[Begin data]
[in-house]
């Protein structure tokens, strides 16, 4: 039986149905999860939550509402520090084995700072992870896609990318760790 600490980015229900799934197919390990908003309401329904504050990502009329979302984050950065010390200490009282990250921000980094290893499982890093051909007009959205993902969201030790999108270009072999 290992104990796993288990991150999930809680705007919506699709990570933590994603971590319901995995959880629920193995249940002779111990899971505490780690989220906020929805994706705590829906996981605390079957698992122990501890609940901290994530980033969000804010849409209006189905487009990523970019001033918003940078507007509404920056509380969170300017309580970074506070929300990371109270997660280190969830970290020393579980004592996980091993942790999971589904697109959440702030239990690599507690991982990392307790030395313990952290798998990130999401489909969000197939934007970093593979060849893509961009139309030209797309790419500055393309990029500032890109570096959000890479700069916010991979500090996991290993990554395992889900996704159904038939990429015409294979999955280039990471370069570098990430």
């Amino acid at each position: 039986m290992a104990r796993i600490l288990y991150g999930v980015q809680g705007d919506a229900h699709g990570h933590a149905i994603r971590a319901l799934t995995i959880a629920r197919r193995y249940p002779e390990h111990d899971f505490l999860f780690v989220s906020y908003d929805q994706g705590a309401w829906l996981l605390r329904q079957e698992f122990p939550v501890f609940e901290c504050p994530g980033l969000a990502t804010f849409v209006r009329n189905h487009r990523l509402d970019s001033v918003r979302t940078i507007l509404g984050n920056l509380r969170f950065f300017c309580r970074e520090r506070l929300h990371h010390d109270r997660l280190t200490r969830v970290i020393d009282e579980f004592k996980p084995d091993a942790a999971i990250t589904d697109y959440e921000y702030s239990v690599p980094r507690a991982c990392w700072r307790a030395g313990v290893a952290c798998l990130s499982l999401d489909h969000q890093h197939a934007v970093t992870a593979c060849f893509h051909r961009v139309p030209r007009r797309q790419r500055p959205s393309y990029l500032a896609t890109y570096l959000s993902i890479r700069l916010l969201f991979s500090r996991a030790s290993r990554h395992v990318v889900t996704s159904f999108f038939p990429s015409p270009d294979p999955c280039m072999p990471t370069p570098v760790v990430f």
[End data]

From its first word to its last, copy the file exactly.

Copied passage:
[in-house]
């Protein structure tokens, strides 16, 4: 039986149905999860939550509402520090084995700072992870896609990318760790 600490980015229900799934197919390990908003309401329904504050990502009329979302984050950065010390200490009282990250921000980094290893499982890093051909007009959205993902969201030790999108270009072999 290992104990796993288990991150999930809680705007919506699709990570933590994603971590319901995995959880629920193995249940002779111990899971505490780690989220906020929805994706705590829906996981605390079957698992122990501890609940901290994530980033969000804010849409209006189905487009990523970019001033918003940078507007509404920056509380969170300017309580970074506070929300990371109270997660280190969830970290020393579980004592996980091993942790999971589904697109959440702030239990690599507690991982990392307790030395313990952290798998990130999401489909969000197939934007970093593979060849893509961009139309030209797309790419500055393309990029500032890109570096959000890479700069916010991979500090996991290993990554395992889900996704159904038939990429015409294979999955280039990471370069570098990430």
């Amino acid at each position: 039986m290992a104990r796993i600490l288990y991150g999930v980015q809680g705007d919506a229900h699709g990570h933590a149905i994603r971590a319901l799934t995995i959880a629920r197919r193995y249940p002779e390990h111990d899971f505490l999860f780690v989220s906020y908003d929805q994706g705590a309401w829906l996981l605390r329904q079957e698992f122990p939550v501890f609940e901290c504050p994530g980033l969000a990502t804010f849409v209006r009329n189905h487009r990523l509402d970019s001033v918003r979302t940078i507007l509404g984050n920056l509380r969170f950065f300017c309580r970074e520090r506070l929300h990371h010390d109270r997660l280190t200490r969830v970290i020393d009282e579980f004592k996980p084995d091993a942790a999971i990250t589904d697109y959440e921000y702030s239990v690599p980094r507690a991982c990392w700072r307790a030395g313990v290893a952290c798998l990130s499982l999401d489909h969000q890093h197939a934007v970093t992870a593979c060849f893509h051909r961009v139309p030209r007009r797309q790419r500055p959205s393309y990029l500032a896609t890109y570096l959000s993902i890479r700069l916010l969201f991979s500090r996991a030790s290993r990554h395992v990318v889900t996704s159904f999108f038939p990429s015409p270009d294979p999955c280039m072999p990471t370069p570098v760790v990430f």